"Some lady came up to my mom and asked if we were collecting the COVID money, and we were like, 'No, we never heard of it,'" Arnold said. "She said it's free money that's given to the low-income families to survive while the COVID's out."
That wasn't accurate, and Arnold should not have qualified for CERB payments. She said no one explained the criteria to her — or the consequences.
"One phone call, and give your social insurance [number] and then boom, you get $2,000. That's how easy it was," she said of the CERB process.
Arnold said a cockroach infestation in her apartment was so "disgusting" that she used most of her CERB money — $4,000 in total — to replace her furniture and blankets, and she then provided receipts to her provincial social worker to prove it.
Social Services had always paid her rent directly to the landlord, she said, so it wasn't until the end of August that she realized she was behind in rent and she'd been cut off provincial assistance.
"It just started getting more difficult, not figuring out how I was going to pay [rent]. Where I was going to go," Arnold said.
WATCH | Canada's North received more than $250 million in CERB funds since April:
North received over $250 million in CERB payments since April
29 days agoVideo
The Canadian emergency response benefit flooded the North with cash, sending millions in relief during the COVID-19 pandemic. But the funding came with unintended consequences.3:50
Saskatchewan government defends move
The Saskatchewan government maintains CERB was for people who lost wages, not for welfare recipients. If social workers discovered early that a person had applied for the benefit, their provincial assistance was cut off and they were told to reapply in 60 days. But if someone collected both federal and provincial money at the same time and was later caught, Social Services worked out a long-term payback schedule for the CERB money that includes reductions for months to come.
Paul Merriman, the former social services minister for Saskatchewan who is now health minister, told CBC Morning Edition in September that he doesn't think the clawback is "mean-spirited."
"We're not punishing them," Merriman said. "Our [provincial] programs are a program of last resort, and they should be utilized like that. If somebody is not reporting their income to us or a change of circumstances, then they are in violation of the terms of the contract we have with them."
Merriman said anyone who collected CERB from Ottawa and disability support from the province "could have been receiving up to $3,600 a month for four months. That's a considerable amount of money."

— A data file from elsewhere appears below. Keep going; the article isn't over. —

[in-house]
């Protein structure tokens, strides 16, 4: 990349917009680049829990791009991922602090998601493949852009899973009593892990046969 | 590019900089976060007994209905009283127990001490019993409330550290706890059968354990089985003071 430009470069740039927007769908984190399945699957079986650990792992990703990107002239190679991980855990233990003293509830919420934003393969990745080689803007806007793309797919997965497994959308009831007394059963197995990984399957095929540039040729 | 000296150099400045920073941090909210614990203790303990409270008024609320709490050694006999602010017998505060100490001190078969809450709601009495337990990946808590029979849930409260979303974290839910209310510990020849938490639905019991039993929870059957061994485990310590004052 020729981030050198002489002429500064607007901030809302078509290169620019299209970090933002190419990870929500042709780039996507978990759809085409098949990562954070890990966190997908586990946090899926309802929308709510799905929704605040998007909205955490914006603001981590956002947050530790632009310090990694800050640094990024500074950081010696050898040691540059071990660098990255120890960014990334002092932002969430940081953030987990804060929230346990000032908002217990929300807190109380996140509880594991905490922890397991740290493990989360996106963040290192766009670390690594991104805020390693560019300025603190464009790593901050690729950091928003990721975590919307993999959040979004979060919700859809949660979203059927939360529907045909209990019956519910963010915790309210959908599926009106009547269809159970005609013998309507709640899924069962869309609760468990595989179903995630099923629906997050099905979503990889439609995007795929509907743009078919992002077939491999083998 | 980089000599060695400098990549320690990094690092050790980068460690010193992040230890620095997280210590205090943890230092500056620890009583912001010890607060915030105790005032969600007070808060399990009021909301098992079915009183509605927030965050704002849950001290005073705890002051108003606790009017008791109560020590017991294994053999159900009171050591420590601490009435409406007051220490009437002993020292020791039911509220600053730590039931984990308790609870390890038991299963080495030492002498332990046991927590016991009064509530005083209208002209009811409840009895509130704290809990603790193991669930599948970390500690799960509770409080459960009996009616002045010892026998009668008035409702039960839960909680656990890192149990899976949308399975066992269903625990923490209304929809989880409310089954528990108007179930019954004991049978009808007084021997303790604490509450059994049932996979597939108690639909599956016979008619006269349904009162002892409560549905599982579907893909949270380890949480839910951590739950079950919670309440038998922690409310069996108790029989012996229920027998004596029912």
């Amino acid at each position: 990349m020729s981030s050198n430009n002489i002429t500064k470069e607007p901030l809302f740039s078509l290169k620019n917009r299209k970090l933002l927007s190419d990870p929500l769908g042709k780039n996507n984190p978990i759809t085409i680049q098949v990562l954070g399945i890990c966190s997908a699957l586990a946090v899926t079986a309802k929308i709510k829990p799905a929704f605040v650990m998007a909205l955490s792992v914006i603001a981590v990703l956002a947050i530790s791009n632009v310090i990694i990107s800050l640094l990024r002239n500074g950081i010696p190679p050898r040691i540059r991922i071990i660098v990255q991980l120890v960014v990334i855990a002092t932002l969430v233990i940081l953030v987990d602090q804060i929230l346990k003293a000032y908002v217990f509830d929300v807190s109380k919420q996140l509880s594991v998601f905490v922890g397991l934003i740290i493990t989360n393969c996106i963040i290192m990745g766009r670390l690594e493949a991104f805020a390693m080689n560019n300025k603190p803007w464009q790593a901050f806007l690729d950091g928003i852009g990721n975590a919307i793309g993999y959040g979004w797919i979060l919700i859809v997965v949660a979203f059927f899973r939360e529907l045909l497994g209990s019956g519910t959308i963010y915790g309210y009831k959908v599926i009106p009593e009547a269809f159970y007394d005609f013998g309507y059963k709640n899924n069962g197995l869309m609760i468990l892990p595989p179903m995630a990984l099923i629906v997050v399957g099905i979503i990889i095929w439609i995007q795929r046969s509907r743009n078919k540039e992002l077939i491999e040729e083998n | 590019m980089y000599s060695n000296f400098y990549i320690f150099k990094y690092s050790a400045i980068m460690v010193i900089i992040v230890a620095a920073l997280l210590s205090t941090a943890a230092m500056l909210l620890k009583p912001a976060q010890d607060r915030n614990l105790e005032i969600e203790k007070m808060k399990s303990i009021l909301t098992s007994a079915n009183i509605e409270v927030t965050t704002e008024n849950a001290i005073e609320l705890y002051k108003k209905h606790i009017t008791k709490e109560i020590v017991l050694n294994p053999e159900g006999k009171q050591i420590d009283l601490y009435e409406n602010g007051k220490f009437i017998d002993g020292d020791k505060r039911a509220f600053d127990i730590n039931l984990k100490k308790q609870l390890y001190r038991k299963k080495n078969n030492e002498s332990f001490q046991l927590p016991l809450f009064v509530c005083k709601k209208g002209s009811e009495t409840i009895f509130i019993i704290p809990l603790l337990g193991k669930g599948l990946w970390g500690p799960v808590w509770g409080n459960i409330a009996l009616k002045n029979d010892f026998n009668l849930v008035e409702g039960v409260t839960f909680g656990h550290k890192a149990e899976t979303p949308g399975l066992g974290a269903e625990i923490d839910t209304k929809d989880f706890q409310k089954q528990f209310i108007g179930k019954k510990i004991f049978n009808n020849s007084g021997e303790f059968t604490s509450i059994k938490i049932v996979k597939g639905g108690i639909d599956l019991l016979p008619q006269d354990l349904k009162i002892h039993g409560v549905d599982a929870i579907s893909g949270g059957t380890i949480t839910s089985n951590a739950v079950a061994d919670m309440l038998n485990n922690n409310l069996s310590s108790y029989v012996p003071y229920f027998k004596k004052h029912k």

Every dollar counts
Peter Gilmer of the Regina Anti-Poverty Ministry, which advocates for low-income families, said he's troubled that the Saskatchewan government is clawing back social assistance payments when it didn't cost the province anything for people to collect federal CERB money.
"We do see this as the province saving money on the backs of the poorest people in the province," Gilmer said.
"They clawed it back 100 per cent. It ended up really being a federal transfer to the province where they made a savings on the CERB monies as opposed to it being a real benefit for people on provincial income assistance programs who really needed it. I think it's really disturbing."
Shawn Schlechter, owner of Shawn's Property Management, which oversees 550 rental properties in Regina, said he's had to reduce rent or work out payment plans for tenants who are feeling the pinch from lower social assistance payments.
Most are still receiving enough provincial assistance to cover their rent or most of it, he said, and he's been told small reductions will be made for months from the living allowance portion of welfare payments.
"It's sad because that $50 they lose each month can make a big difference for a single mother," he said.
Dorie Arnold, who was cut off entirely, hasn't had any money coming in for months.
In October, she found food and shelter in Regina's Pasqua Hospital after an untreated finger wound developed a serious infection. She spent seven weeks in hospital and got released on Thursday.
She has an appointment with Social Services next week, and she hopes she can get back on provincial income assistance.
Until then, she'll couch surf and rely on the kindness of family and friends to survive.
About the Author
Bonnie Allen is a senior reporter for CBC News based in Saskatchewan. Before returning to Canada in 2013, Allen spent four years reporting from across Africa, including Libya, South Sudan, Liberia and Sierra Leone. She holds a master's in international human rights law from the University of Oxford. @bonnieallenCBC